Guy’s keen eye and sensitivity for his subject are what make his photographs speak from the heart. His work tends to be thematic where groups of photographs work in concert to tell a story. While each photograph in the group is capable of standing on its own, together they convey a greater meaning as they interact with one another.
“Seeing comes before the word; but experience shades how we see. These two qualities are where the paradox lies. How can one experience anything without sensory input? If the experience shades what is seen then how do seeing and experience work concurrently to produce an aesthetic experience?
"It is proposed that a model exists in Einstein’s ‘Theory of Relativity.’ In the Quantum world, particles behave according to how they are treated and express both wave and particle function. Here, energy and matter are one and the same. In this world matter can become energy and energy can become matter based on the relative position of the observer. This reflects the dichotomy of the aesthetic experience in terms of form and sense where both exist concurrently and yet can be analyzed and experienced separately.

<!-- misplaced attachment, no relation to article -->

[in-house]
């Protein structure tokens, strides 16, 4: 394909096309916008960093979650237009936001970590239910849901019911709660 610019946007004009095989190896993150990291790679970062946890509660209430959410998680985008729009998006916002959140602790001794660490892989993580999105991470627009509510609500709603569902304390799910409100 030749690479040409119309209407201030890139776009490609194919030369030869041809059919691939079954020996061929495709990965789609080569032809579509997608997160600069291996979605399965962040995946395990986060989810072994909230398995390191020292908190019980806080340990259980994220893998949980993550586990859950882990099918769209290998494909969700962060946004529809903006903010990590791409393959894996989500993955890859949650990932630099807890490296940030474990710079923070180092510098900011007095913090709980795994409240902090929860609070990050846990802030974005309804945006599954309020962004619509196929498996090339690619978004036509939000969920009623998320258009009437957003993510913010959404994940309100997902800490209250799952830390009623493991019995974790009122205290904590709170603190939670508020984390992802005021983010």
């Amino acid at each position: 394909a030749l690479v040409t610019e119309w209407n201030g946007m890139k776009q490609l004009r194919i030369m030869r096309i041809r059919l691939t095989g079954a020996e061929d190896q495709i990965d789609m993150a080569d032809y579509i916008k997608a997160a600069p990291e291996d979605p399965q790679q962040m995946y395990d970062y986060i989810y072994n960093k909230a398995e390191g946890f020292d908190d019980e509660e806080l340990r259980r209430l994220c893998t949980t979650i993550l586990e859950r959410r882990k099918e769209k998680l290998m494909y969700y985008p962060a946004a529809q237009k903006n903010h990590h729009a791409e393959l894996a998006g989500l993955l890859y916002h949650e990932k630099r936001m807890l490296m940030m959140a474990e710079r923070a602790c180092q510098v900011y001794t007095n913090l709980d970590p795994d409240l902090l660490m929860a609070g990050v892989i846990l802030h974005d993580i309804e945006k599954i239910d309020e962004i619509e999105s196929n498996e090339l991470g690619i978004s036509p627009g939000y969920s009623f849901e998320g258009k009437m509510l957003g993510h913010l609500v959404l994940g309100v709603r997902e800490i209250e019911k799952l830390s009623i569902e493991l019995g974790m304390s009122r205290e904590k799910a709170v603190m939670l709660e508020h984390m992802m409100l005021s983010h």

"Seeing produces experiences and in turn experience tempers what one sees. These events create a language of beauty through data gathered through sensory input channels. This language will reflect political, social, ideological, philosophical or religious vales that are incorporated into the art of a culture."
Giersch has exhibited widely over the last 20 years — most recently, in the High and Dry Show in Lubbock, Texas, the Taos Art Museum in Taos, New Mexico, Dallas’ Dead Photographer’s Society, the Martin Place and the Cove in McKinney, TX.
His photographs are in the Library of Congress as part of a Historic American Building Survey of two ranches in the Texas Panhandle. His Guatemala series hang in the United Way offices in Fort Worth, Texas.